The Rabbit Hole

Your story is easily the best in the book! It was especially fun for me because my husband’s from Kingston and I knew the places in it.

Ann Ewan, author of Firedrake and Brondings’ Honou

This story was written for the compilation, Nineteen Tales of COVID-19, but it draws on far older sources.

It takes place in the story world of the Devilbunnies, a shared fiction I discovered years ago on Usenet. In this fictional universe, rabbits are dangerous, intelligent, and evil, while remaining as cute as they can be. Everything follows from that.

See: Evil rabbits? Really?

I wanted to explore a number of things in this story, such as:

  • The experience of someone who has been brainwashed so hard that their cerebral cortex is leaking out their ears;
  • The difference between what abusive rulers tell their underlings and what they believe themselves;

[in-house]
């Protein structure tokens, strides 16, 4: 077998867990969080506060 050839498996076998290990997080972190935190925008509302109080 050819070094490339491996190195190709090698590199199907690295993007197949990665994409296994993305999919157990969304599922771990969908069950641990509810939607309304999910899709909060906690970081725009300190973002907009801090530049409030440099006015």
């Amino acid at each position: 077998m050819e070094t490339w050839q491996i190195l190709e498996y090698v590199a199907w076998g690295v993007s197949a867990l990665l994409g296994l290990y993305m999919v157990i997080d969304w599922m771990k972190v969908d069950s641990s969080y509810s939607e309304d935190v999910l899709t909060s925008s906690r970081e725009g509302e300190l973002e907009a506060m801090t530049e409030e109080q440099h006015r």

• The unhealthy way that underlings must relate to such leaders;
  • The poisonous effects of paranoia and other such thinking;
  • The ways that supremacism and other prejudices weaken and constrain even their believers…

In a story this short, I couldn’t even begin to scratch the surface. But these days, it seems that the daily news is rubbing our noses in these issues.

Around the world, populist demagogues whip up paranoia against ‘the Other’, whichever Other may conveniently be at hand: an ethnic group, a technology, anything. All it needs to be is different, and frameable as threatening.

If you can link the Other to fear and suspicion, harnessing the negative emotions, you can bypass rational judgment. And that starts off by causing people to make bad decisions and bad public policy. And it often ends up with mobs storming parliament buildings or with bodies in the streets. We have seen this movie before; it has played many times throughout history, and it seldom ends well.

I am hoping that we can step back, look past our fears, and make decisions that make the world a better place.